The purpose of this subchapter is to establish design standards for single-family detached residential development as follows:

A.    To ensure that the physical characteristics of new houses through infill development are compatible with the character and scale of surrounding area, and provide adequate light, air, privacy, and open space for each house.

B.    To establish a well-defined single-family residential streetscape by setting back houses for a depth that allows for landscaped front yard.

C.    To reduce the visual impact of garages from the street views. (Ord. 238 Ch. V § 2(A), 2000).

20.50.070 Site planning – Front yard setback – Standards.

The front yard setback requirements are specified in Subchapter 1 of this chapter, Dimensions and Density for Development, except as provided for below.

For individual garage or carport units, at least 20 linear feet of driveway shall be provided between any garage, carport entrance and the property line abutting the street, measured along the centerline of the driveway.

Exception 20.50.070(1): The front yard setback may be reduced to the average front setback of the two adjacent lots, provided the applicant demonstrates by survey that the average setback of adjacent houses is less than 20 feet. However, in no case shall an averaged setback of less than 15 feet be allowed. If the subject lot is a corner lot, the setback may be reduced to the average setback of the lot abutting the proposed house on the same street and the 20 feet required setback. (This provision shall not be construed as requiring a greater front yard setback than 20 feet.)

Figure Exception to 20.50.070(1): Minimum front yard setback (c) may be reduced to the average setback of houses located on adjacent lots (a and b).

Calculation: c (min) = (a +b) / 2.

Exception 20.50.070(2): The required front yard setback may be reduced to 15 feet provided there is no curb cut or driveway on the street and vehicle access is from another street or an alley.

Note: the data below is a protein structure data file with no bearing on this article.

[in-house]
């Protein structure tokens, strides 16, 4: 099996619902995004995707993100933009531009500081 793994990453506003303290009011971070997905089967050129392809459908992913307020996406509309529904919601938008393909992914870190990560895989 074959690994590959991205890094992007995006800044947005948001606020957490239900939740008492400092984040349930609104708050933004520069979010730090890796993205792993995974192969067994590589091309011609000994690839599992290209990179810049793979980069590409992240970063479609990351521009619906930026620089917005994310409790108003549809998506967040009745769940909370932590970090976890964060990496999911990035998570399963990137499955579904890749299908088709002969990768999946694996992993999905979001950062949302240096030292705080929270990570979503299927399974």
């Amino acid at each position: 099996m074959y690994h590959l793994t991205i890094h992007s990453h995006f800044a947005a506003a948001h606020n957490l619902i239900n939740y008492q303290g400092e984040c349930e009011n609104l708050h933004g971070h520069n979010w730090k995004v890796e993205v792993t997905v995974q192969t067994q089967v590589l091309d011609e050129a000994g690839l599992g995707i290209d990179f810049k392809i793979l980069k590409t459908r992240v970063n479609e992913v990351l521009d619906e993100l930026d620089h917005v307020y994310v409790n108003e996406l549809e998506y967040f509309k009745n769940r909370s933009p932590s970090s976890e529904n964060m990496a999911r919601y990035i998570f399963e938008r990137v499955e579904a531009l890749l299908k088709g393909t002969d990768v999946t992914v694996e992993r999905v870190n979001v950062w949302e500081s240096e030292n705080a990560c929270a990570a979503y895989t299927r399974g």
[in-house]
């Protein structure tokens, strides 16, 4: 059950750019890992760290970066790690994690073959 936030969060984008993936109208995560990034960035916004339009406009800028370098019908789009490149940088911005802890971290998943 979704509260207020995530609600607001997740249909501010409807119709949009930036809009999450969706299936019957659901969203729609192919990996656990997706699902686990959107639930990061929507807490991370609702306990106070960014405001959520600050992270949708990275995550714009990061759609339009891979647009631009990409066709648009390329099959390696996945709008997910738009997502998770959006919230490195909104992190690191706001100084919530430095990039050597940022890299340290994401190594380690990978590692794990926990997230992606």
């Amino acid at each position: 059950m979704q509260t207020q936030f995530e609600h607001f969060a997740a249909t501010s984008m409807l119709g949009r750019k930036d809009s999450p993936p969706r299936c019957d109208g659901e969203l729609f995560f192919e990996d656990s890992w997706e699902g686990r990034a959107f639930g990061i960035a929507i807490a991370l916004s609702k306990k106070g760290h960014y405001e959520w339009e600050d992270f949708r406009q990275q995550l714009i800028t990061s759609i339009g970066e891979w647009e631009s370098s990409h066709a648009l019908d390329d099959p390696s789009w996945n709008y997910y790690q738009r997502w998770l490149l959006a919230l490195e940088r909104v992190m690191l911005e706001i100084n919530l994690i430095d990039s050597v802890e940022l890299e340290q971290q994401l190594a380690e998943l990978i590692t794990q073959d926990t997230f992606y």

(Ord. 767 § 1 (Exh. A), 2017; Ord. 515 § 1, 2008; Ord. 299 § 1, 2002; Ord. 238 Ch. V § 2(B-1), 2000).

20.50.080 Site planning – Rear and side yard setbacks – Standards.

A.    The rear yard setback requirements are specified in Subchapter 1 of this chapter, Dimensional and Density Standards for Residential Development, except as provided for below.

Exception to 20.50.080(A)(1): If the rear yard faces on an alley, the rear yard may be reduced to 10 feet, provided automobile access is the alley.

Figure Exception to 20.50.080(A)(1): Setting the garage back 10’ from the alley reduces the garage’s impacts to the street front and allows for parallel parking in front of the garage.

B.    Repealed by Ord. 907.

(Ord. 907 § 1 (Exh. A), 2020; Ord. 299 § 1, 2002; Ord. 238 Ch. V § 2(B-2), 2000).

20.50.090 Additions to existing single-family house – Standards.

Repealed by Ord. 767. (Ord. 695 § 1 (Exh. A), 2014; Ord. 238 Ch. V § 2(B-3), 2000).

20.50.100 Location of accessory structures within required yard setbacks – Standards.

A.    No accessory structure shall be located within any required setback.

B.    Prohibited Structures. Shipping containers are prohibited within any parcel.

Exception 20.50.100(1): One uninhabited freestanding structure less than 10 feet high and 200 square feet in footprint area, such as a storage shed or greenhouse, may be located within the required rear or side yard setback. This structure shall retain a fire separation distance as specified in adopted building codes.

Exception 20.50.100(2): If the accessory structure, which is less than 200 square feet in footprint and less than 10 feet high, is located in the side yard, such structure shall be set back at least five feet further than the house from any street.

Figure Exception to 20.50.100(2): Permitted location of small accessory structure in side yard.

(Ord. 789 § 1 (Exh. A), 2018; Ord. 406 § 1, 2006; Ord. 238 Ch. V § 2(B-4), 2000).

20.50.110 Fences and walls – Standards.

A.     The maximum height of fences located along a property line shall be six feet, subject to the sight clearance provisions in the Engineering Development Manual. (Note: The recommended maximum height of fences and walls located between the front yard building setback line and the front property line is three feet, six inches high.)

B.     All electric, razor wire, and barbed wire fences are prohibited.

C.     The height of a fence located on a retaining wall shall be measured from the finished grade at the top of the wall to the top of the fence. The overall height of the fence located on the wall shall be a maximum of six feet. (Ord. 767 § 1 (Exh. A), 2017; Ord. 581 § 1 (Exh. 1), 2010; Ord. 406 § 1, 2006; Ord. 299 § 1, 2002; Ord. 238 Ch. V § 2(B-5), 2000).

20.50.115 Lighting – Standards.